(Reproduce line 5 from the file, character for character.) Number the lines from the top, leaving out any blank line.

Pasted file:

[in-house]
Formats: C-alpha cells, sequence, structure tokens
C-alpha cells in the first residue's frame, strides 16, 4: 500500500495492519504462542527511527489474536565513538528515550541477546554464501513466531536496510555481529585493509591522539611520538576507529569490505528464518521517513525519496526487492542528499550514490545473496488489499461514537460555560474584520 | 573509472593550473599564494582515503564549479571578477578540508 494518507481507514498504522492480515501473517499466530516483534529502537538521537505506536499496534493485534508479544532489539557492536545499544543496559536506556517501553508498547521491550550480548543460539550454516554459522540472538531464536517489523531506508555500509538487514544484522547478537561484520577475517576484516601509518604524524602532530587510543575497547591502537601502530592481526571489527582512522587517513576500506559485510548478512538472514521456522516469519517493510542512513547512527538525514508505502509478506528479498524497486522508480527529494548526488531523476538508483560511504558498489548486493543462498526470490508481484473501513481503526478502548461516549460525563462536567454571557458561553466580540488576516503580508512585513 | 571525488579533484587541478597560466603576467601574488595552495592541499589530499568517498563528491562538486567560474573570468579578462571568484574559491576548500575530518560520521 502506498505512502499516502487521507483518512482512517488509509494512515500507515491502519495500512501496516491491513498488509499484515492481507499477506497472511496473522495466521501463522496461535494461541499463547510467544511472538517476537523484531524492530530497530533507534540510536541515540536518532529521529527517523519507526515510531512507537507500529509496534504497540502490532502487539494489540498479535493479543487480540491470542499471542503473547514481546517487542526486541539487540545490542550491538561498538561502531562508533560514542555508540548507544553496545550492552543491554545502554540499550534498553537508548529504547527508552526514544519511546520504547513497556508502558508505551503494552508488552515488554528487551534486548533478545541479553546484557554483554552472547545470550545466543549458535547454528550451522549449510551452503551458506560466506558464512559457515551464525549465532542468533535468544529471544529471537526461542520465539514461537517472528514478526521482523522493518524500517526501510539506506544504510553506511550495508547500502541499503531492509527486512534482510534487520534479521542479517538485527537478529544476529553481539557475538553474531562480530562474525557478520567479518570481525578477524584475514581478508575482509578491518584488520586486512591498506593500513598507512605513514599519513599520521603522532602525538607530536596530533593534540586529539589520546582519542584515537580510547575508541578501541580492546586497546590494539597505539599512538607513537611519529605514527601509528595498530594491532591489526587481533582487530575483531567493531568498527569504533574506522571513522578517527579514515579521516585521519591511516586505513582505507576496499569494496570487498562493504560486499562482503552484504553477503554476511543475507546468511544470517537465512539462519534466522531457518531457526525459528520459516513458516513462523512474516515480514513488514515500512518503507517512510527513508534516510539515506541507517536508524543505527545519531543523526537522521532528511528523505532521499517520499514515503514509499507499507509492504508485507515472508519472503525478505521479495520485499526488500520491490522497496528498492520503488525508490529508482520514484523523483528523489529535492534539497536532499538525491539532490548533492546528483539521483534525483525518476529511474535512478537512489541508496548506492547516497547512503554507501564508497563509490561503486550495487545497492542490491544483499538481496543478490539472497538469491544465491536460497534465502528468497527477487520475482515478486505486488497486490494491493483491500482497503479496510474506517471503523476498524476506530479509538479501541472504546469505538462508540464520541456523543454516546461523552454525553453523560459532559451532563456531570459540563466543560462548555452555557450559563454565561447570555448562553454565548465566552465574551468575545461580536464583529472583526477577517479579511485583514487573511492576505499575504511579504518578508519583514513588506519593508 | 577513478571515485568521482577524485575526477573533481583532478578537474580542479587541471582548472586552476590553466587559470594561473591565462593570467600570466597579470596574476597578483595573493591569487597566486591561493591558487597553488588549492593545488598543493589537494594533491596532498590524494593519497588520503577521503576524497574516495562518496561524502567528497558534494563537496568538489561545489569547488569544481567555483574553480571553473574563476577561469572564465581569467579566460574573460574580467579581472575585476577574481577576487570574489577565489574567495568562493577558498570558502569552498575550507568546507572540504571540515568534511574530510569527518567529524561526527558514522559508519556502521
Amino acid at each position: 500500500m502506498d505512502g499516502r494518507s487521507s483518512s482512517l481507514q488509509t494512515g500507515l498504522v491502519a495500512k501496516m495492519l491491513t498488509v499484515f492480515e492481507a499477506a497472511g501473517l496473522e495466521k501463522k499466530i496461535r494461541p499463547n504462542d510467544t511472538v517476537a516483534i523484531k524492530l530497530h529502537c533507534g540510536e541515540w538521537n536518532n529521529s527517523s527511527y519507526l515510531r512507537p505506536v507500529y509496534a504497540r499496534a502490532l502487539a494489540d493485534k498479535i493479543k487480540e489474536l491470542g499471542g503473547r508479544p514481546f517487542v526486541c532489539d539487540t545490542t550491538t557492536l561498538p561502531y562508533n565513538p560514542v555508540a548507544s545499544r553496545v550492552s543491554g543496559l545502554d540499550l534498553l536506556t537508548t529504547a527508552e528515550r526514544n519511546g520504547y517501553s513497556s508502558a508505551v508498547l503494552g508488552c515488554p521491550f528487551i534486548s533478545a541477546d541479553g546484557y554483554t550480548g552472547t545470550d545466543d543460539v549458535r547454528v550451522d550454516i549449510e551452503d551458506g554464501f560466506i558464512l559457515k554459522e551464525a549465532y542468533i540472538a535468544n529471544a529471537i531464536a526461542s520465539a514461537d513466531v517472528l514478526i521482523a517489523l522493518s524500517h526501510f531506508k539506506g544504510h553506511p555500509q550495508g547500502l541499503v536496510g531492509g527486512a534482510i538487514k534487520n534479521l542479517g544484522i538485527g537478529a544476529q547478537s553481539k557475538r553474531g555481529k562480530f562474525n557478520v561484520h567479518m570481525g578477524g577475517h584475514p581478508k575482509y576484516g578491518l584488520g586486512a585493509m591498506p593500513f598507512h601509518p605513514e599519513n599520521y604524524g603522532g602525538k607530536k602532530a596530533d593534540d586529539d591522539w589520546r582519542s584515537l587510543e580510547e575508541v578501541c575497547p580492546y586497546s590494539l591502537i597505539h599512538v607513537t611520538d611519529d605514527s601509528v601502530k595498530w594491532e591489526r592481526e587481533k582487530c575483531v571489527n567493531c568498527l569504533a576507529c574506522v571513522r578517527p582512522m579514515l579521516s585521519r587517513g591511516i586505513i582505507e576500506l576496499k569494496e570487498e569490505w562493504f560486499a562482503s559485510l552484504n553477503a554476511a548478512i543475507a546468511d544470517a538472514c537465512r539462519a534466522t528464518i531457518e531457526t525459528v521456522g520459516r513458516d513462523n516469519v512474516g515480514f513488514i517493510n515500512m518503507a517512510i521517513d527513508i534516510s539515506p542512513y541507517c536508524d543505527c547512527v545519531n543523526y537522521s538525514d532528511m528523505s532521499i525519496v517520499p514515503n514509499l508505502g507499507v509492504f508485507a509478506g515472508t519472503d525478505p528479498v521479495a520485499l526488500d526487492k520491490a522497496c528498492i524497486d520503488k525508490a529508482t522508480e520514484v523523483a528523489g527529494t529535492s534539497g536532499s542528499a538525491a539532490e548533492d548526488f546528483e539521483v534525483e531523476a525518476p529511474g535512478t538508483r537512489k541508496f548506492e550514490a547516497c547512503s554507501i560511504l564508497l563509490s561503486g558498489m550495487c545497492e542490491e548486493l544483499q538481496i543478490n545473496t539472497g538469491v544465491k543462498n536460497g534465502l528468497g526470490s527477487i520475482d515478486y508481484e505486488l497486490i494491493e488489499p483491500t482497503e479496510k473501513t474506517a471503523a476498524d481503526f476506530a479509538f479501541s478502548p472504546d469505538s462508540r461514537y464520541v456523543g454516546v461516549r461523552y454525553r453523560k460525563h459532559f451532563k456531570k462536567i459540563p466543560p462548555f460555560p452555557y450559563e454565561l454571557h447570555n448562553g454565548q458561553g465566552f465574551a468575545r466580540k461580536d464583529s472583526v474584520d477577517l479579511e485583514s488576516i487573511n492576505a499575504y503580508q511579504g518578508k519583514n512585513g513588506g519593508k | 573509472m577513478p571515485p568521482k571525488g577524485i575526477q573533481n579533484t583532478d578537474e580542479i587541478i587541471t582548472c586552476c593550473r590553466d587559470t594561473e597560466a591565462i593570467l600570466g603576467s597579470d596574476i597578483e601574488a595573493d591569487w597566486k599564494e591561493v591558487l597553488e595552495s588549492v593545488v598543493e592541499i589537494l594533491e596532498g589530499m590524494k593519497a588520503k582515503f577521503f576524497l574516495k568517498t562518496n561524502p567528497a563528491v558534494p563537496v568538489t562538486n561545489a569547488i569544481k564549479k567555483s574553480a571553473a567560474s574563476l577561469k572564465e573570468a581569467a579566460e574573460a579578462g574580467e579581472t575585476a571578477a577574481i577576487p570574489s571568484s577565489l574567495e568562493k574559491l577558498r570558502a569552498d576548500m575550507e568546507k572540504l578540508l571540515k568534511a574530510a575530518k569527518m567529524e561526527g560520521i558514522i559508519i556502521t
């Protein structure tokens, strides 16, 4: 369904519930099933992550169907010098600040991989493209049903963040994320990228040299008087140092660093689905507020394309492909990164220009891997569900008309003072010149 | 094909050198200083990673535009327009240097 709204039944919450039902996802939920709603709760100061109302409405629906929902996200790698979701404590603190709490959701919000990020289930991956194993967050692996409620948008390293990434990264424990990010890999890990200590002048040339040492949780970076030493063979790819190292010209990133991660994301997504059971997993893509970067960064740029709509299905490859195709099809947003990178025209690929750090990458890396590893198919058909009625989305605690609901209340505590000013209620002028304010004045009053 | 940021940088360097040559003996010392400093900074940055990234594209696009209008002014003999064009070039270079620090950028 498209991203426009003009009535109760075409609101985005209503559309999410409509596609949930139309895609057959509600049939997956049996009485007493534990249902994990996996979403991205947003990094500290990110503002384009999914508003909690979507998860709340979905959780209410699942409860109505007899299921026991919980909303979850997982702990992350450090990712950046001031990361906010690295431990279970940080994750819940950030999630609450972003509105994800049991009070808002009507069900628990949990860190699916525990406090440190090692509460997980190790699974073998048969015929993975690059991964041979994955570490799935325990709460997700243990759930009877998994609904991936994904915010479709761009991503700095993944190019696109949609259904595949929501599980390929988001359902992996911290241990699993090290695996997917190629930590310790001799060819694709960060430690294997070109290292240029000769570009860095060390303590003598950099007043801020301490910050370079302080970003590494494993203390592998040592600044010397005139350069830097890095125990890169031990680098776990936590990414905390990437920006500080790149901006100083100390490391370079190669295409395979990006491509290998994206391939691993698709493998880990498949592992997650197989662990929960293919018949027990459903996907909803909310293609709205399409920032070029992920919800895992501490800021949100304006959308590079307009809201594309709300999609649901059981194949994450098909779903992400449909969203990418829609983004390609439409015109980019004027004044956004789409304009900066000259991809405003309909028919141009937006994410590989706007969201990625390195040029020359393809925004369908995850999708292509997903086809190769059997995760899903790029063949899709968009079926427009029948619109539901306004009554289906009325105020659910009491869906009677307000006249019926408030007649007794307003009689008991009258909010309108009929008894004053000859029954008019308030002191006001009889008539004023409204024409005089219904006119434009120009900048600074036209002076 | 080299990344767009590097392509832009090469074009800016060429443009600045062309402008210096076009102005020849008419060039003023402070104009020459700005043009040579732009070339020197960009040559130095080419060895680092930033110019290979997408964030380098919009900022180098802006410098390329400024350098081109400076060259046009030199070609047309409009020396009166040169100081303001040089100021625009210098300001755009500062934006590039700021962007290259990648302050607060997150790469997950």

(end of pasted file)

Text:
């Protein structure tokens, strides 16, 4: 369904519930099933992550169907010098600040991989493209049903963040994320990228040299008087140092660093689905507020394309492909990164220009891997569900008309003072010149 | 094909050198200083990673535009327009240097 709204039944919450039902996802939920709603709760100061109302409405629906929902996200790698979701404590603190709490959701919000990020289930991956194993967050692996409620948008390293990434990264424990990010890999890990200590002048040339040492949780970076030493063979790819190292010209990133991660994301997504059971997993893509970067960064740029709509299905490859195709099809947003990178025209690929750090990458890396590893198919058909009625989305605690609901209340505590000013209620002028304010004045009053 | 940021940088360097040559003996010392400093900074940055990234594209696009209008002014003999064009070039270079620090950028 498209991203426009003009009535109760075409609101985005209503559309999410409509596609949930139309895609057959509600049939997956049996009485007493534990249902994990996996979403991205947003990094500290990110503002384009999914508003909690979507998860709340979905959780209410699942409860109505007899299921026991919980909303979850997982702990992350450090990712950046001031990361906010690295431990279970940080994750819940950030999630609450972003509105994800049991009070808002009507069900628990949990860190699916525990406090440190090692509460997980190790699974073998048969015929993975690059991964041979994955570490799935325990709460997700243990759930009877998994609904991936994904915010479709761009991503700095993944190019696109949609259904595949929501599980390929988001359902992996911290241990699993090290695996997917190629930590310790001799060819694709960060430690294997070109290292240029000769570009860095060390303590003598950099007043801020301490910050370079302080970003590494494993203390592998040592600044010397005139350069830097890095125990890169031990680098776990936590990414905390990437920006500080790149901006100083100390490391370079190669295409395979990006491509290998994206391939691993698709493998880990498949592992997650197989662990929960293919018949027990459903996907909803909310293609709205399409920032070029992920919800895992501490800021949100304006959308590079307009809201594309709300999609649901059981194949994450098909779903992400449909969203990418829609983004390609439409015109980019004027004044956004789409304009900066000259991809405003309909028919141009937006994410590989706007969201990625390195040029020359393809925004369908995850999708292509997903086809190769059997995760899903790029063949899709968009079926427009029948619109539901306004009554289906009325105020659910009491869906009677307000006249019926408030007649007794307003009689008991009258909010309108009929008894004053000859029954008019308030002191006001009889008539004023409204024409005089219904006119434009120009900048600074036209002076 | 080299990344767009590097392509832009090469074009800016060429443009600045062309402008210096076009102005020849008419060039003023402070104009020459700005043009040579732009070339020197960009040559130095080419060895680092930033110019290979997408964030380098919009900022180098802006410098390329400024350098081109400076060259046009030199070609047309409009020396009166040169100081303001040089100021625009210098300001755009500062934006590039700021962007290259990648302050607060997150790469997950």